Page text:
• Air transport cost of hauling fuel around. Increased access to medical services, and travelling professionals. Export of excess synfuels, jatropha, foodstuffs, other byproducts, etc. Improved tourism more $$$.
  • Air transport cost of hauling fuel around. Increased access to medical services, and travelling professionals. Export of excess synfuels, jatropha, foodstuffs, other byproducts, etc. Improved tourism more $$$.

Transcript

  • 1. Total energy supply for remote Human Habitations (Or “Nuclear North of 60”) Prepared by: Jay Harris Port Elgin, Ontario, Canada Band member of Cowesses First Nation Image courtesy of www.porkcoffee.com Jay.k.harris@gmail.com CNS Saskatoon Version
  • 2. A short history on Small Nuclear Reactors Heisenberg’s Leipzig L-IV; 1942 (Sub-critical pile; also the world’s first reactor accident) USS Nautilus; 1955 (World’s first nuclear submarine) AECL Nuclear Battery proposal; 1988 (600 KWe AECL proposal) or; “Planes, Trains, Automobiles...and lots of Boats”
  • 3. 2 Billion years ago; Oklo, Gabon Geological situation in Gabon leading to natural nuclear fission reactors 1. High Uranium concentrations 2. Porous Sandstone 3. Uranium ore layer 4. Granite 2 Billion years ago natural uranium contained ~3% U-235 by isotopic content. The naturally occurring content of U235 was even greater at the creation of the universe, and is slowly decaying. At the present time it exists at 0.7% in Natural Uranium. In the Oklo natural reactors water percolated through the bedrock, and collected in the Uranium deposits. The light (Natural) water provided a moderating effect, and the portions of the ore deposit with high concentrations of uranium became critical. The ore deposits effectively became naturally occurring, light water reactors.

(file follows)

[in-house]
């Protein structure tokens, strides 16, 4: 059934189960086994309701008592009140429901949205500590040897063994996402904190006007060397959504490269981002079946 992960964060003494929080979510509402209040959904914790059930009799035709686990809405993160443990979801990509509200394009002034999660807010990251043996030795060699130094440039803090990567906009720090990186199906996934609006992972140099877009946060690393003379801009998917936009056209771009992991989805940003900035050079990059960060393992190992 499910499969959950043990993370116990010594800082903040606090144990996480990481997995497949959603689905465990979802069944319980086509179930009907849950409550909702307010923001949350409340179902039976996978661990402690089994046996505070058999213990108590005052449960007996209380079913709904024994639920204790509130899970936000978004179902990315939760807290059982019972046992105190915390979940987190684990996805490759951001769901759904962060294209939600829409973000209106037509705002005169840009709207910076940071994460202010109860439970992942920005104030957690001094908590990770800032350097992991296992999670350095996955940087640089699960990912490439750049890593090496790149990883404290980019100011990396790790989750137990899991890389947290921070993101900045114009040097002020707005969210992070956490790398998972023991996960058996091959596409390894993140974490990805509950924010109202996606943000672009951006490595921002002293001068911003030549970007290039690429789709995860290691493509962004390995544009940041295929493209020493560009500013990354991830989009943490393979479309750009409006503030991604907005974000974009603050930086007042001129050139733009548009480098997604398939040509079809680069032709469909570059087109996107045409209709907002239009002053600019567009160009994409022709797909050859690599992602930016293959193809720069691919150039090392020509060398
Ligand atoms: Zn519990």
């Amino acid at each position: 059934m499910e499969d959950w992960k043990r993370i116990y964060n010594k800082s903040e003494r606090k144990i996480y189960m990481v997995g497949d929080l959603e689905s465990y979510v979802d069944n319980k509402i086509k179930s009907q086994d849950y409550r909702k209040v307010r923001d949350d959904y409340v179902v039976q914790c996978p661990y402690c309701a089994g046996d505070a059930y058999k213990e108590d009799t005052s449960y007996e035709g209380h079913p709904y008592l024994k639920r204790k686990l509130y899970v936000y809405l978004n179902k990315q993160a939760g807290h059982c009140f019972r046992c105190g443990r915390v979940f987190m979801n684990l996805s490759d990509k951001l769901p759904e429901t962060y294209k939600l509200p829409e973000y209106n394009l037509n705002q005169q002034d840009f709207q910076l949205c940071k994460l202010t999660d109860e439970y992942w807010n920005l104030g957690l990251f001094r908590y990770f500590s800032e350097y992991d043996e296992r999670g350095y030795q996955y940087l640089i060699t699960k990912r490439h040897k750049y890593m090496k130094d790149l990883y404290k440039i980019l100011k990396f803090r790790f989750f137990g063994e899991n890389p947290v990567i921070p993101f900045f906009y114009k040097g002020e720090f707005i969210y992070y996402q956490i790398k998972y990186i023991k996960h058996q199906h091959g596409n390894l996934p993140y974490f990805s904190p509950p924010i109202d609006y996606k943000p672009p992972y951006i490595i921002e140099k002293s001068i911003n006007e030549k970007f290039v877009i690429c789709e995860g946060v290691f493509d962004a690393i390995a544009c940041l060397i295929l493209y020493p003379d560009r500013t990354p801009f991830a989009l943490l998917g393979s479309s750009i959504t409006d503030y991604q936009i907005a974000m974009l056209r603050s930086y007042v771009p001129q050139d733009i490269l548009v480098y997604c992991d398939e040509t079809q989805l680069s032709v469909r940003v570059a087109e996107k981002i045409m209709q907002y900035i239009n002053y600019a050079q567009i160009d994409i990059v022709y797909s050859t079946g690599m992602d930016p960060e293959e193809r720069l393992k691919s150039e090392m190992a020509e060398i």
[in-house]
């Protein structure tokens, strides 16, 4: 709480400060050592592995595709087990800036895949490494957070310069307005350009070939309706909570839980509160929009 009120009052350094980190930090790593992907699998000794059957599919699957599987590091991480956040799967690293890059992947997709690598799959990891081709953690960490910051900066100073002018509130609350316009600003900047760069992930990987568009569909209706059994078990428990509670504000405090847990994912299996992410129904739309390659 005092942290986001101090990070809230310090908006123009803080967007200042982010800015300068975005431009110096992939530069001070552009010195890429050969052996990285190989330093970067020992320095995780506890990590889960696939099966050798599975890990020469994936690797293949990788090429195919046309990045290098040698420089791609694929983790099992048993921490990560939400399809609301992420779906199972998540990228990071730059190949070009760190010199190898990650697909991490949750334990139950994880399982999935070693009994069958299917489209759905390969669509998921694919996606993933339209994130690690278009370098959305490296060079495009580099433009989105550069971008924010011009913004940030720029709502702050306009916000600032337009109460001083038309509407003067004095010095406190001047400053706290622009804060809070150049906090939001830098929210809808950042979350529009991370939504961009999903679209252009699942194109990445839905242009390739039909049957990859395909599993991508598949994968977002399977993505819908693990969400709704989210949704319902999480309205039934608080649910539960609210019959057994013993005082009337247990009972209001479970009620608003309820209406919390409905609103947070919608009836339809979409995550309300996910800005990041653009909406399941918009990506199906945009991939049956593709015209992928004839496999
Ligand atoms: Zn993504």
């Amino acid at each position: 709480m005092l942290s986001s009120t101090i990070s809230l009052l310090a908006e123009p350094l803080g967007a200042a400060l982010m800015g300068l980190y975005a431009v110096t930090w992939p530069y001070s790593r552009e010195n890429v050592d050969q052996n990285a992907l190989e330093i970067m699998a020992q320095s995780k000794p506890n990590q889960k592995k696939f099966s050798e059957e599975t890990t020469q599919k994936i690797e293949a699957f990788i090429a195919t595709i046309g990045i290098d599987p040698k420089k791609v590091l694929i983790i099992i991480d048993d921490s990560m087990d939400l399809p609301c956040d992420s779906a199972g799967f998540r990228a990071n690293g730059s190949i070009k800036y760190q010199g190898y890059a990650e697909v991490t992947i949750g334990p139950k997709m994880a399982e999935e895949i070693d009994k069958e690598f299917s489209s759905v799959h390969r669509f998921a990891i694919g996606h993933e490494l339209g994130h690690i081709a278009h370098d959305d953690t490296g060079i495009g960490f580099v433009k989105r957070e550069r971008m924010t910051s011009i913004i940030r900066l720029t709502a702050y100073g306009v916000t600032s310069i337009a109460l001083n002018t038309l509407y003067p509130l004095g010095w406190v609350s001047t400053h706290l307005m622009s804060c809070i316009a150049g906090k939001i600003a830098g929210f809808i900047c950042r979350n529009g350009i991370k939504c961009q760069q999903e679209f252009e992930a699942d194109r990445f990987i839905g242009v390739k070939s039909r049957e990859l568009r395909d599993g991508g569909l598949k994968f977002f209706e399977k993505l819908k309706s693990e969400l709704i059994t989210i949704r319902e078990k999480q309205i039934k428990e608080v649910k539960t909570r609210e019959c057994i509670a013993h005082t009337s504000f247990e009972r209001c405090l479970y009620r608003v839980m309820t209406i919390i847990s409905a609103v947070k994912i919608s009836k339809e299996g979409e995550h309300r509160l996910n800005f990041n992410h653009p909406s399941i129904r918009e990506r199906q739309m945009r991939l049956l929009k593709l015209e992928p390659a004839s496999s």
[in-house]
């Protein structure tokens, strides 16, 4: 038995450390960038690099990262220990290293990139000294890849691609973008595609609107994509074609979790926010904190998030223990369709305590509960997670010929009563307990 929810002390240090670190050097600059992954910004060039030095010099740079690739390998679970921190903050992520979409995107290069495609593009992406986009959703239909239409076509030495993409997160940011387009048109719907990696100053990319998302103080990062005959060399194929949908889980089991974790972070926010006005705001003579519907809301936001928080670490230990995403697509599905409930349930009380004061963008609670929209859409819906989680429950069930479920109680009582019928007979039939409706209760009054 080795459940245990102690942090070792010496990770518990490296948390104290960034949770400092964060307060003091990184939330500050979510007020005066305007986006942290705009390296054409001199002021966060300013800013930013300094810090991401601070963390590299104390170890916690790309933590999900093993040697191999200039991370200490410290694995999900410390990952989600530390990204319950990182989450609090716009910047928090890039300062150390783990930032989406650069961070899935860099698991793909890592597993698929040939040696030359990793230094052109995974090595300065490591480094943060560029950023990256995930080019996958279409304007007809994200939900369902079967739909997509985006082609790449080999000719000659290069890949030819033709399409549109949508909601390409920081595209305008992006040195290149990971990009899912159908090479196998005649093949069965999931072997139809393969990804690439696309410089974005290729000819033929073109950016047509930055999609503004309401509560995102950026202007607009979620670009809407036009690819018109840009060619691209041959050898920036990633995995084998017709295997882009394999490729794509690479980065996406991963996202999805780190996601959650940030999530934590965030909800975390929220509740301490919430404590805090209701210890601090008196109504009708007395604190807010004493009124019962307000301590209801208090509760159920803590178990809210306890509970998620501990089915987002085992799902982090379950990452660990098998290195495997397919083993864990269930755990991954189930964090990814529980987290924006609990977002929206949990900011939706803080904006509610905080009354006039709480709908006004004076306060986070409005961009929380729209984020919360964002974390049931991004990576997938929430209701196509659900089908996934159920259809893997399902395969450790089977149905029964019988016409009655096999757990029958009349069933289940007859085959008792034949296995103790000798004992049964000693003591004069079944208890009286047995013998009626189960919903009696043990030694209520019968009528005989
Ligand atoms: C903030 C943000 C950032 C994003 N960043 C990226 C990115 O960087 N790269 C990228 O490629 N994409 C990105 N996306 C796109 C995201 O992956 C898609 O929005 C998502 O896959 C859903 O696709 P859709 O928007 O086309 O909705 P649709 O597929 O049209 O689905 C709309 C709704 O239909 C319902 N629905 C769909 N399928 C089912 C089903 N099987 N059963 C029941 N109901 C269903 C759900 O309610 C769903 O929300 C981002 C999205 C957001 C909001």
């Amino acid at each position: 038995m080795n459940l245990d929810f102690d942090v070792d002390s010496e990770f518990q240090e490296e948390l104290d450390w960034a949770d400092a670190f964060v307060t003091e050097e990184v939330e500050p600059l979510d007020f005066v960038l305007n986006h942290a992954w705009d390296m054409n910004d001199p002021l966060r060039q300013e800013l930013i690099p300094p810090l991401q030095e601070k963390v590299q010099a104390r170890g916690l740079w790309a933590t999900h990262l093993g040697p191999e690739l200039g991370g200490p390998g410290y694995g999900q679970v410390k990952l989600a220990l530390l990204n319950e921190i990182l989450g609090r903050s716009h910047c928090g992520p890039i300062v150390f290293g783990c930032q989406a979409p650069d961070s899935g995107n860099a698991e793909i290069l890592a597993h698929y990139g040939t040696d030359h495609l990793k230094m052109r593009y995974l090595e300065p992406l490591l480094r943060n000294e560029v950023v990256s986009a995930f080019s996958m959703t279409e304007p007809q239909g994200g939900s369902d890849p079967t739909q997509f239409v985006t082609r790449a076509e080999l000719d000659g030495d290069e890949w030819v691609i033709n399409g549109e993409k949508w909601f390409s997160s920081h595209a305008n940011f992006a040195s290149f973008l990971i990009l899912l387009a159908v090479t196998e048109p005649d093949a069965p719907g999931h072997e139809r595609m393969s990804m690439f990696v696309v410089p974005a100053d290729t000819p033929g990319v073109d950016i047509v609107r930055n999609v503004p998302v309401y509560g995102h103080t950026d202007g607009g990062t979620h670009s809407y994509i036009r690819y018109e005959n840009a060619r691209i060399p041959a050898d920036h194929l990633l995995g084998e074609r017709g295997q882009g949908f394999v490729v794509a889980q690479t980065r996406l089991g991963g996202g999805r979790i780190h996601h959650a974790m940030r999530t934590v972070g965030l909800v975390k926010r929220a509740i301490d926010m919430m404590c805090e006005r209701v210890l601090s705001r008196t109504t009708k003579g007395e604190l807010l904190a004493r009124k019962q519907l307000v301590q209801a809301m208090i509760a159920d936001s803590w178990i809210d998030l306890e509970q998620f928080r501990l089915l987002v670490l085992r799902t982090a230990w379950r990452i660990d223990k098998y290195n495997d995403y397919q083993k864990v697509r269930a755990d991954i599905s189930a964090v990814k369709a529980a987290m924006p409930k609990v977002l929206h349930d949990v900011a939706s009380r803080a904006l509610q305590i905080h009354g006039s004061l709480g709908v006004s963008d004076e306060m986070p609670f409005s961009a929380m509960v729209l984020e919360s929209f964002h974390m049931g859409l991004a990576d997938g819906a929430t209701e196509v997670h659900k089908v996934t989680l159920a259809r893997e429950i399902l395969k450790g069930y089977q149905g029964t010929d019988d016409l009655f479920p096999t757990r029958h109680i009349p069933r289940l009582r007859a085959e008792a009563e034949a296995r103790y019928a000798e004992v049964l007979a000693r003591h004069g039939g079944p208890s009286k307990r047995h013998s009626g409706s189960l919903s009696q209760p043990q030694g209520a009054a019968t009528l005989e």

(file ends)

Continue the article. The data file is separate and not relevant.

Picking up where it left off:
• 4. Early research into Nuclear Fission • 1805 John Dalton proposes the theory of the atom, and publishes his list of atomic weights. • 1898 Pierre and Marie Curie discover Radium • 1899 Ernest Rutherford classifies Apha, and Beta radiation. • 1900 Gamma rays discovered by Paul Villard. • 1902 Gilbert Lewis proposes ‘cubic model’ of the atom. • 1904 Hantaro Nagaoka proposes ‘Saturnian Model’ of the atom. • 1904 J.J. Thompson proposes plum pudding model of the atom. • 1911 Ernest Rutherford develops, ‘Planetary atomic model’ • 1913 Neils Bohr develops the modern quantum atomic model • 1914 Ernest Rutherford discovers Protons • 1920 Rutherford ‘predicts’ existence of the Neutron • 1929 Ernest Lawrence invents the Cyclotron • 1932 James Chadwick discovers the Neutron • 1934 Leo Szilard files a patent for an ‘Atomic Explosive’ • 1938 Lise Meitner, and Otto Hahn discover Nuclear Various atoms and molecules as depicted in John Dalton's A New System of Chemical Philosophy (1808).
  • 5. 1939 A busy Year January 1939: Hahn and Strassman publish their findings on fission. Meitner is not mentioned, however is considered by many to be the ‘Mother of Fission’ having interpreted the results of the experiment. January 1939: Leo Szilard writes to Lewis Strauss, informing of the development of fission. Including it’s applications both as an energy source, and as an explosive device. Hahn Meitner Strassman Straus Szilard By the 26th of January 1939: Frisch in Copenhagen; Joliot in France; Dunning, Slack, and Booth at Columbia University all experimentally confirm the Hahn, Meitner, Strassman findings. 8th of March, 1939: Halban, Joliot, and Kawarski discover further neutrons are emitted in fission. 15th of March, 1939: At Columbia, Fermi, Anderson and Hanstein, and Szilard and Zinn, complete experiments which parallel the French work. Also on this date German troops seize the free remnant of Czechoslovakia. April, 1939: The Paris team, and the Columbia group independently find that 2 or 3 Neutrons are emitted during fission. Enough to make a chain reaction possible.